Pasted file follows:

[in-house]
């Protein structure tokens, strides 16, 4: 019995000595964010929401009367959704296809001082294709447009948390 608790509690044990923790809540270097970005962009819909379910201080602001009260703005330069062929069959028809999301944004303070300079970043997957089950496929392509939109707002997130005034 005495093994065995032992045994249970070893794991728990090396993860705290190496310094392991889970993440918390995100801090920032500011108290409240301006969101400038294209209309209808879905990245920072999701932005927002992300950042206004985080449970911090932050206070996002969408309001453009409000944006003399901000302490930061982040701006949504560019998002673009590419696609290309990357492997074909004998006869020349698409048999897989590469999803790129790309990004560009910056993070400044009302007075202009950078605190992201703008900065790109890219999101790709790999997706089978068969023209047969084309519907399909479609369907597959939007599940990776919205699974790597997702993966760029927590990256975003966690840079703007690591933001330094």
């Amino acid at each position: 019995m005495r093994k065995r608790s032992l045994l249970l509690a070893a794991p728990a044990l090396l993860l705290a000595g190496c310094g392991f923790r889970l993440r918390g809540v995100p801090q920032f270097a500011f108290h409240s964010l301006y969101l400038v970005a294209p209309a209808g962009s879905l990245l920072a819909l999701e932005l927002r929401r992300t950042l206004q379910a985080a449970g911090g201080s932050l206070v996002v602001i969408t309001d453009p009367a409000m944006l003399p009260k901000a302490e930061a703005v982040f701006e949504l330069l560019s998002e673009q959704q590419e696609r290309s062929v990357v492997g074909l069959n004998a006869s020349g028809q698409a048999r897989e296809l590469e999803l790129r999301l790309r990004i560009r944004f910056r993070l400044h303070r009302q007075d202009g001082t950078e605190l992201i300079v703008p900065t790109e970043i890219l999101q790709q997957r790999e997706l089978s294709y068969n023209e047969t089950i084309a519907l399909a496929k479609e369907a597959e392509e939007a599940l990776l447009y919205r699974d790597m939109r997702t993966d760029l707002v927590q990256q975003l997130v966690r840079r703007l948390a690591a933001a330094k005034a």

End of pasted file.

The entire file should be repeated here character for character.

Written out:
[in-house]
């Protein structure tokens, strides 16, 4: 019995000595964010929401009367959704296809001082294709447009948390 608790509690044990923790809540270097970005962009819909379910201080602001009260703005330069062929069959028809999301944004303070300079970043997957089950496929392509939109707002997130005034 005495093994065995032992045994249970070893794991728990090396993860705290190496310094392991889970993440918390995100801090920032500011108290409240301006969101400038294209209309209808879905990245920072999701932005927002992300950042206004985080449970911090932050206070996002969408309001453009409000944006003399901000302490930061982040701006949504560019998002673009590419696609290309990357492997074909004998006869020349698409048999897989590469999803790129790309990004560009910056993070400044009302007075202009950078605190992201703008900065790109890219999101790709790999997706089978068969023209047969084309519907399909479609369907597959939007599940990776919205699974790597997702993966760029927590990256975003966690840079703007690591933001330094």
């Amino acid at each position: 019995m005495r093994k065995r608790s032992l045994l249970l509690a070893a794991p728990a044990l090396l993860l705290a000595g190496c310094g392991f923790r889970l993440r918390g809540v995100p801090q920032f270097a500011f108290h409240s964010l301006y969101l400038v970005a294209p209309a209808g962009s879905l990245l920072a819909l999701e932005l927002r929401r992300t950042l206004q379910a985080a449970g911090g201080s932050l206070v996002v602001i969408t309001d453009p009367a409000m944006l003399p009260k901000a302490e930061a703005v982040f701006e949504l330069l560019s998002e673009q959704q590419e696609r290309s062929v990357v492997g074909l069959n004998a006869s020349g028809q698409a048999r897989e296809l590469e999803l790129r999301l790309r990004i560009r944004f910056r993070l400044h303070r009302q007075d202009g001082t950078e605190l992201i300079v703008p900065t790109e970043i890219l999101q790709q997957r790999e997706l089978s294709y068969n023209e047969t089950i084309a519907l399909a496929k479609e369907a597959e392509e939007a599940l990776l447009y919205r699974d790597m939109r997702t993966d760029l707002v927590q990256q975003l997130v966690r840079r703007l948390a690591a933001a330094k005034a």